By: Junis Baldon
The latest salvo in the ongoing battle between Governor Matt Bevin and Attorney General Andy Beshear trickled into the General Assembly this past legislative session, and almost led to a fundamental restructuring of executive power in Kentucky. HB 281, which started as an effort to increase public transparency and oversight over the Attorney General’s use of outside legal counsel, turned into a fight about the authority of the Attorney General to represent Kentuckians in state and federal courts. Amendments by Senate President Robert Stivers to HB 281 threatened to strip the Attorney General of certain powers to litigate cases on behalf of the Commonwealth. HB 281 could have opened a new dynamic in the Beshear-Bevin political feud, and had tremendous implications for average Kentuckians.
So, what does the Attorney General do? The Attorney General is the state’s chief law enforcement officer, and may use that authority to sue actors to enforce compliance with state law or otherwise advocate for Kentuckians in state and federal court. In a recent decision, the Kentucky Supreme Court, in tracing the history of attorneys general back centuries, concluded that the Attorney General has the “power to act to enforce the state’s statutes,” and a “discretionary duty under the common law rarely modified by statute to protect the public interests of any of the people who elected him.” Beyond enforcing the state’s criminal and environmental laws, the Attorney General often takes on corporations that swindle Kentucky consumers. For example, former Kentucky Attorney General Jack Conway entered into a consent decree with a for-profit college that allegedly violated Kentucky consumer protection laws. That decree resulted in a payment of $12.4 million to the for-profit college’s alleged victims. In short, many Kentuckians rely upon the Attorney General to protect and vindicate their interests.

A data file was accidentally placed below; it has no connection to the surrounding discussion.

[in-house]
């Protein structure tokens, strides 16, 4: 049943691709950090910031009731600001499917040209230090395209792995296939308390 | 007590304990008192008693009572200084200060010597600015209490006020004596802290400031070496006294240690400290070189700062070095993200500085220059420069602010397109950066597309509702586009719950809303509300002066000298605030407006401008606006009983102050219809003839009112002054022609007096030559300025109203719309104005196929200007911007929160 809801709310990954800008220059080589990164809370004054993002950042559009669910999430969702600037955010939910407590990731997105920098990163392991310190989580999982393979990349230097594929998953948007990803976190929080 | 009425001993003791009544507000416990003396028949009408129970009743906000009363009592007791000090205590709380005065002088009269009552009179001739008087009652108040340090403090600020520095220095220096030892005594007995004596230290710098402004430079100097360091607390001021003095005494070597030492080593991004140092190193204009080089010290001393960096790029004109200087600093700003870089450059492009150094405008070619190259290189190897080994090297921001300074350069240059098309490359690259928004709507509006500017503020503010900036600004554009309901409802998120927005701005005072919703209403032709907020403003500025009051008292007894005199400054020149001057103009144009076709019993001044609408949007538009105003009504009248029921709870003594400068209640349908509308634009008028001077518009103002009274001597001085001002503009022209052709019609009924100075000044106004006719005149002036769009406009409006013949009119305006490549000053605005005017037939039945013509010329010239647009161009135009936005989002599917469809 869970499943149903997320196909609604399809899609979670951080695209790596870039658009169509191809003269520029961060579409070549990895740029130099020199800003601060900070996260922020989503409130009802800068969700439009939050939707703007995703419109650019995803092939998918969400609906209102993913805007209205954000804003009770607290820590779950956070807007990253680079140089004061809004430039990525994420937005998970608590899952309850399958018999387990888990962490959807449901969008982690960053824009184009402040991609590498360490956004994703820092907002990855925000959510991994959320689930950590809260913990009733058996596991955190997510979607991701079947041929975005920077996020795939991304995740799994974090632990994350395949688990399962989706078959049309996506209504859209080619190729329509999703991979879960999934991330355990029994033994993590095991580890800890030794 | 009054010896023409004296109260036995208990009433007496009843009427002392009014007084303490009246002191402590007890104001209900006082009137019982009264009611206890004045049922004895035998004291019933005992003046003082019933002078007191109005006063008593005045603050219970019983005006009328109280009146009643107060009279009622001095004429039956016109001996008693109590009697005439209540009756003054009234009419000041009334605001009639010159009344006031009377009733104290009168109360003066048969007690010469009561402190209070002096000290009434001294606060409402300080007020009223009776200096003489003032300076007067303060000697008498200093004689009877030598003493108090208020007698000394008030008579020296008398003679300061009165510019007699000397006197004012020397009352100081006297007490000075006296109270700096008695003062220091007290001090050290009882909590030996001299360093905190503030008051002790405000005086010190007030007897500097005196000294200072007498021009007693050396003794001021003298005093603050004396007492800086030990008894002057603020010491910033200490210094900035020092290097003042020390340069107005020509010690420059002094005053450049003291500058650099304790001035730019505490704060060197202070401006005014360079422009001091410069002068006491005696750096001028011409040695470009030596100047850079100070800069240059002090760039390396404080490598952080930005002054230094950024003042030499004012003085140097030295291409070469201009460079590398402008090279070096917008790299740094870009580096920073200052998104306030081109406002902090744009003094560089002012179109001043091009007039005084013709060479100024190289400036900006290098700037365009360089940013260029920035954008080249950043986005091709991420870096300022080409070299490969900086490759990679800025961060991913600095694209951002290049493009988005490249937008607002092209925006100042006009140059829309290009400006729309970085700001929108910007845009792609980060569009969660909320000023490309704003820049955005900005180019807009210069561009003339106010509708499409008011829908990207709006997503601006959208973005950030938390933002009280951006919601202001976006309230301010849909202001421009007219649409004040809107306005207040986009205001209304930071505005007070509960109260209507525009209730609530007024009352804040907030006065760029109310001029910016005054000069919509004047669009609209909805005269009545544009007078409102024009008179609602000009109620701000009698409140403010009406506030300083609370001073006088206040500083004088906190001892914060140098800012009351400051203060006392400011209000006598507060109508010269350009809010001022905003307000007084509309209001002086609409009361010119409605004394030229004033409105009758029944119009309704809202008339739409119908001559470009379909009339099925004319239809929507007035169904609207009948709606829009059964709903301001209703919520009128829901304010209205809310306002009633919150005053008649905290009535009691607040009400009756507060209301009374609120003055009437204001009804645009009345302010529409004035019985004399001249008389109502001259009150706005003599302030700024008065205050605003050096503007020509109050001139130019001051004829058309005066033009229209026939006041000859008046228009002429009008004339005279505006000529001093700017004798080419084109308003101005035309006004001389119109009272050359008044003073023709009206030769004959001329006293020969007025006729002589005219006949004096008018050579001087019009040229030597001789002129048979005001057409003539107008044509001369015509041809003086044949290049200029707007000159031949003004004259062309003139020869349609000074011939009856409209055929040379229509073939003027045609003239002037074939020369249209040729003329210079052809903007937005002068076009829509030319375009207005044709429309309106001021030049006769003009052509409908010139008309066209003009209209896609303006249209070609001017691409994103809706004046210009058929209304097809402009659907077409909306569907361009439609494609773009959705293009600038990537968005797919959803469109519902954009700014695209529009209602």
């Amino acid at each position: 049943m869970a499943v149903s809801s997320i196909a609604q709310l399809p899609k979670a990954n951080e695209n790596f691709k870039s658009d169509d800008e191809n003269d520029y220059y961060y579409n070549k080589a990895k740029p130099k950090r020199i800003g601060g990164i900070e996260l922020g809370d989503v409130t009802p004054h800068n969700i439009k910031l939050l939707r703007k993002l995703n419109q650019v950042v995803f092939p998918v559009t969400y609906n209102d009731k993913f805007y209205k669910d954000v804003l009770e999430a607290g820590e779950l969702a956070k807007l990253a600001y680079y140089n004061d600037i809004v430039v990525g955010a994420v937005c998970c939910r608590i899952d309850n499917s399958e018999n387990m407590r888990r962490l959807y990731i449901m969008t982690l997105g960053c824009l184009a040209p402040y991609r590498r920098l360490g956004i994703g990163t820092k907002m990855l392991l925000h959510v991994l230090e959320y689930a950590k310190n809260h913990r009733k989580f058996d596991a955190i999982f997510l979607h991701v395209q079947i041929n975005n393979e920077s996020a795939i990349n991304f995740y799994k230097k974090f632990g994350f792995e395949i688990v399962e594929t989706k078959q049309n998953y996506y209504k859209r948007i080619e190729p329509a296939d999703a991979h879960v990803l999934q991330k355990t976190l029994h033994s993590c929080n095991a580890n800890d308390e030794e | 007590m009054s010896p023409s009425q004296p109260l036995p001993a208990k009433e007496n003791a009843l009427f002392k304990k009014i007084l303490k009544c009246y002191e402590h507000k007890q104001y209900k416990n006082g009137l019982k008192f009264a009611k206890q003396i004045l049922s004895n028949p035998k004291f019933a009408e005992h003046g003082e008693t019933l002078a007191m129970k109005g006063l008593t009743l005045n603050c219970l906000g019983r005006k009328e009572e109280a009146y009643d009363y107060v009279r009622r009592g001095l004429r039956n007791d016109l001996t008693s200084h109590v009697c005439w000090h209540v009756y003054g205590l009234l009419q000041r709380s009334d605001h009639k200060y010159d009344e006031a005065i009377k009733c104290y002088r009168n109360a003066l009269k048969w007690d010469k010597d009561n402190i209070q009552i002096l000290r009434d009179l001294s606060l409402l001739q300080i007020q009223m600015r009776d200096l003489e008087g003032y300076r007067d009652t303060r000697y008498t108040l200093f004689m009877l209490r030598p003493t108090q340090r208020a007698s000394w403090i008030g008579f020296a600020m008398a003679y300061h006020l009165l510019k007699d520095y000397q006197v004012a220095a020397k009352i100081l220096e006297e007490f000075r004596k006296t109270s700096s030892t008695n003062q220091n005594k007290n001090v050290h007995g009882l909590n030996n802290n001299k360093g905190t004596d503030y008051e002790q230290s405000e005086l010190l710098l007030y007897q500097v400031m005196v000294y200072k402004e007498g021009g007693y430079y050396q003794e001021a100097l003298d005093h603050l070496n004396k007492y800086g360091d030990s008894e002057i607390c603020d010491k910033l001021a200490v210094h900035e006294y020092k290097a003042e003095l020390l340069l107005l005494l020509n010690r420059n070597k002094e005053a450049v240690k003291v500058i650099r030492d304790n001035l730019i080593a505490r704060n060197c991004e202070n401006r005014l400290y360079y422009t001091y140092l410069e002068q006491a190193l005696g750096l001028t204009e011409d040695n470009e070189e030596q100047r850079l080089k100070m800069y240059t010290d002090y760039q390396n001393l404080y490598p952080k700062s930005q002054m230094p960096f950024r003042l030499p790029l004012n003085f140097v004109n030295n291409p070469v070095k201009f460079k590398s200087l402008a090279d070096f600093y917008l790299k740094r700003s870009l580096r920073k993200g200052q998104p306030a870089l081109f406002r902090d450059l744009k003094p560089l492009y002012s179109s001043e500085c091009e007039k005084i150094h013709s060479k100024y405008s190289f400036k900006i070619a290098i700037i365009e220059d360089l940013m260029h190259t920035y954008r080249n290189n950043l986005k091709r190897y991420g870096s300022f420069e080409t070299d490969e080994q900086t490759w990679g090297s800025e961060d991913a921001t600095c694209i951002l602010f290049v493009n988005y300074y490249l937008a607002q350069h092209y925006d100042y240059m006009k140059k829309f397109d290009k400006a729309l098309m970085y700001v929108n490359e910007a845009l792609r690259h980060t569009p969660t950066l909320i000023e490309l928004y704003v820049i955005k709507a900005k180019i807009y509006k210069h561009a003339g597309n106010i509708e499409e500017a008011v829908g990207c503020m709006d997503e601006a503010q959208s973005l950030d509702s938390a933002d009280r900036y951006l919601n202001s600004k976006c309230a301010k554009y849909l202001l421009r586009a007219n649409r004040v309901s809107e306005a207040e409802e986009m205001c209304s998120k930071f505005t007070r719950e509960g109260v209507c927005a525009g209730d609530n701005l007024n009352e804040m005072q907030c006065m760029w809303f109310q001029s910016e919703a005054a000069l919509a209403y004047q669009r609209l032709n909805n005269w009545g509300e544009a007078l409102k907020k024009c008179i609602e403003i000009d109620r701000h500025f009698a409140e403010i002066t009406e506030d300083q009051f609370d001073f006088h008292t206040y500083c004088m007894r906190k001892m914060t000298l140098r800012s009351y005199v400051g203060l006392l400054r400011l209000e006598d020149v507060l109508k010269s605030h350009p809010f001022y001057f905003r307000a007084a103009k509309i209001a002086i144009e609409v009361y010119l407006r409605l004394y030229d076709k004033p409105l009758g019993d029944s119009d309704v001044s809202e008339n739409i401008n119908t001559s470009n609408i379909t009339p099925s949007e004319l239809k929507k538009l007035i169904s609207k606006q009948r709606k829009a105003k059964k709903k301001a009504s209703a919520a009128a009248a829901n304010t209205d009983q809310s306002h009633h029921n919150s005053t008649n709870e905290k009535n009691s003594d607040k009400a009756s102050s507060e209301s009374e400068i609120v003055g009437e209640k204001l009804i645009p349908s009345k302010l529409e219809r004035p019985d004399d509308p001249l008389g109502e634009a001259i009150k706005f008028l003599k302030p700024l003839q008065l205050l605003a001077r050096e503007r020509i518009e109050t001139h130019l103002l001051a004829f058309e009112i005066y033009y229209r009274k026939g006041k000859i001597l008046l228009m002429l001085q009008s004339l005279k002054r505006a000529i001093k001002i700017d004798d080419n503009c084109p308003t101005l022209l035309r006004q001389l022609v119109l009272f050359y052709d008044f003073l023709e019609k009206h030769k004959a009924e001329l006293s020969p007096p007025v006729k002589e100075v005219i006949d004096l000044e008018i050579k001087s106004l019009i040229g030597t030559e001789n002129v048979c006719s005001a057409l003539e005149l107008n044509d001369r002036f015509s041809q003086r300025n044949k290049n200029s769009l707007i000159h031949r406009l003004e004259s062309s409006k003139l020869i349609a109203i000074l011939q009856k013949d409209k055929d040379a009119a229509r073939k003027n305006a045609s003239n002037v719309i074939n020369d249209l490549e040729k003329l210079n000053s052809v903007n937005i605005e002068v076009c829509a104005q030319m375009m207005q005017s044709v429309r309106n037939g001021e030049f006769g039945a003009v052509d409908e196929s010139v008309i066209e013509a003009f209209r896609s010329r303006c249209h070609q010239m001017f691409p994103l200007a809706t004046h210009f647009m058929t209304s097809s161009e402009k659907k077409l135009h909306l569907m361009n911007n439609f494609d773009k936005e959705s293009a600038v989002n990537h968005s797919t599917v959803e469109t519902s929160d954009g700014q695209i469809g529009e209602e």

But unlike in the federal government, the Attorney General does not serve at the pleasure of the chief executive. The source of the current political feud between Attorney General Beshear and Governor Bevin has been Beshear’s willingness to exercise his independent authority to sue the Governor for purported overreach. Beshear won significant victories over Bevin in two cases involving cuts to higher education and the abolishment of the University of Louisville’s board of trustees. These types of high-stakes court battles between governors and attorneys general from opposite parties are not unusual. Currently, 43 states elect both attorneys general and governors through popular election, which can result in high-profile legal fights. In Louisiana, for instance, the political inverse of the Beshear-Bevin feud is currently taking place. There, Republican Attorney General Jeff Landry has sued Democratic Governor John Bel Edwards over an executive order extending workplace discrimination protections to LGBT state government employees. Landry won, and Edwards has now appealed.
As introduced by Republican State Representative Jason Nemes of Louisville, HB 281 would have restricted the power of Attorney General Beshear to hire outside legal counsel on a contingency fee basis. But amendments to HB 281 by Senate President Stivers went further, and proposed to remove the Attorney General’s ability to file amicus briefs in the name of the Commonwealth.